And in some cases, according to the American Society of Addiction Medicine (ASAM), these problems can impair a healthcare professional’s ability to practice and compromise patient care. When that occurs, treatment may be necessary – both as a means of providing healing to the afflicted individual, but also to help that individual find the physical, mental and emotional restoration needed so they can return to their respective roles as providers of care for others.

Effective Addiction Treatment for Healthcare Professionals

addiction treatment for healthcare professionalsWhile addiction treatment for healthcare professionals should address the obvious concerns – namely that addiction and alcoholism are hazardous to one’s health – there are other factors at play when it comes to this particular risk population. According to that 2008 paper in Substance Abuse Treatment, Prevention and Policy, “Healthcare professionals are probably uniquely motivated to under-report drug use in particular, in light of the fear of the legal repercussions.”

Fortunately, according to Baldisseri, “Institutional, local, and statewide impaired-physician programs are now available for the active treatment and rehabilitation of impaired healthcare professionals. Many of these programs are also designed to assist the clinician with reentry into clinical practice.” In other words: Oversight and licensure boards recognize the need to provide impaired professionals with thorough drug and alcohol treatment to help them on a personal level, but also to ensure that their contributions to the medical profession are sustainable.

For example, a number of PHPs – Physician Health Programs – help maintain oversight when it comes to drug and alcohol problems in the medical field and providing addiction treatment for healthcare professionals, according to the Journal of Substance Abuse Treatment: “Under authority from state licensing boards, state laws, and contractual agreements, they promote early detection, assessment, evaluation, and referral to abstinence-oriented (usually) residential treatment for 60 to 90 days.”

That should provide some measure of comfort, not only to physicians who have a problem, but also to members of the public who may be concerned with whether they’re healthcare providers may be under the influence. Other members of the medical community, such as nurses and pharmacists, also have various diversionary programs designed to provide them with both drug and alcohol treatment and a way back into their chosen professions, if certain guidelines are met.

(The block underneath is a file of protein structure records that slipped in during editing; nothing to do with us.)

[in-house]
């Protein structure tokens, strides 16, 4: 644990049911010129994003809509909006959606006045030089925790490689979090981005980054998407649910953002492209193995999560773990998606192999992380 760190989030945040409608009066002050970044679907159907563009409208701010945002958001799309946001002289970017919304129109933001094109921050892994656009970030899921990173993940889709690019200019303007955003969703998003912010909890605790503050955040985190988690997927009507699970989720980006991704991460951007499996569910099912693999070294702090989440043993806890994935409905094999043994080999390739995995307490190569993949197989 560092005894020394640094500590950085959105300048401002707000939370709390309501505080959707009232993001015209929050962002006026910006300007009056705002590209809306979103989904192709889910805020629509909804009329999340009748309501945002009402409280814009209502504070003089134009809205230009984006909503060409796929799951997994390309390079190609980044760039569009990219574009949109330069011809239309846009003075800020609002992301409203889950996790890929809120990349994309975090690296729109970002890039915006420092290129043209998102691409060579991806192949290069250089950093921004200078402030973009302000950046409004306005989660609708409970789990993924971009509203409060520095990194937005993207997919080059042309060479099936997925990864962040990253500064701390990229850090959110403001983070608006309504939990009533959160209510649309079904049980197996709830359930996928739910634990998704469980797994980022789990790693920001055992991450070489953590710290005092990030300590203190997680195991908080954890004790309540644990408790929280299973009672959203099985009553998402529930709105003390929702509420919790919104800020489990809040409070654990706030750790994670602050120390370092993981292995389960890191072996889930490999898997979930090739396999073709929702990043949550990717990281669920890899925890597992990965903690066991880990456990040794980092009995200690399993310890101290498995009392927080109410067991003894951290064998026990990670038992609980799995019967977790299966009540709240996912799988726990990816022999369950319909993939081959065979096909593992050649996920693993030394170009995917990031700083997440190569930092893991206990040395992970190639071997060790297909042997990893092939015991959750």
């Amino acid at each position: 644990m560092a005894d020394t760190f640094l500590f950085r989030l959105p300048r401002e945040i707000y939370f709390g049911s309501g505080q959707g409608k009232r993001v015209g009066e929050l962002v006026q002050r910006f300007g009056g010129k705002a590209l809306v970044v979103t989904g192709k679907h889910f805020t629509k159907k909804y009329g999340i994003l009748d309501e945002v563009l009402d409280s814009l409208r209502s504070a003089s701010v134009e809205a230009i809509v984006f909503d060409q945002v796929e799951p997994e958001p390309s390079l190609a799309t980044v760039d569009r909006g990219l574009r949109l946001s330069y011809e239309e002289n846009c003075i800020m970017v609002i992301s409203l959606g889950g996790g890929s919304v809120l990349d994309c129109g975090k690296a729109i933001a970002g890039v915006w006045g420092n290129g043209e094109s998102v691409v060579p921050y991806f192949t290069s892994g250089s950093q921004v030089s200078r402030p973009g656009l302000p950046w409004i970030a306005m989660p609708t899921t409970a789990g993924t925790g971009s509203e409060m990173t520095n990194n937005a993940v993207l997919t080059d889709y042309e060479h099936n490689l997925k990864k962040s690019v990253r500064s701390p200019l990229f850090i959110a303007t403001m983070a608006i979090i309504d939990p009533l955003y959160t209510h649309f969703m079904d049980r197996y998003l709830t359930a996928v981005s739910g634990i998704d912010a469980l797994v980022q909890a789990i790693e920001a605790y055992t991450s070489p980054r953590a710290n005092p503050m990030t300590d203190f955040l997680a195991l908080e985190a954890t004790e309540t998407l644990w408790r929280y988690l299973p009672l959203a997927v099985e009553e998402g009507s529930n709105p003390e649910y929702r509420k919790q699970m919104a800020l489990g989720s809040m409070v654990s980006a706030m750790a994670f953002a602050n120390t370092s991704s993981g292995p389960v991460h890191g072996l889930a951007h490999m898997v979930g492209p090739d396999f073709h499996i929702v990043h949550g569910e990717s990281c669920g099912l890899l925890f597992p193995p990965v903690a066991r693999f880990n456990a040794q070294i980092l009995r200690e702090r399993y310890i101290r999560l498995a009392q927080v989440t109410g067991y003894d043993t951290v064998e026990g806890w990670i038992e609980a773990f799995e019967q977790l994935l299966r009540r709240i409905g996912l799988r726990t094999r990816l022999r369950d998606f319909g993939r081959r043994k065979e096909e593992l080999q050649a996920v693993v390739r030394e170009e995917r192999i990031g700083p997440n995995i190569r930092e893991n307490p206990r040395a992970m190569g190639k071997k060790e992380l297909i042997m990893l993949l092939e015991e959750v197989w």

The key, however, is finding the right drug and alcohol treatment center that provides effective addiction treatment for healthcare professionals. Ideally, such a facility has a specific program that caters to professionals, as well as an on-staff liaison who can act as an intermediary between PHPs, licensure boards and other oversight bodies that determine the effectiveness of that treatment, and when the individual is sufficiently recovered enough to return to the field.

Again: Addiction and alcoholism don’t discriminate. Physicians, nurses, pharmacists and others in the healthcare profession may occupy the roles of caregivers, but they’re also human beings who face heavy workloads, compassion fatigue and other stressors that can drive them to seek comfort in substances. That doesn’t mean they’ve failed as healthcare providers; it means they need access to addiction treatment for healthcare professionals that recognizes their human problem and helps them with their professional problems.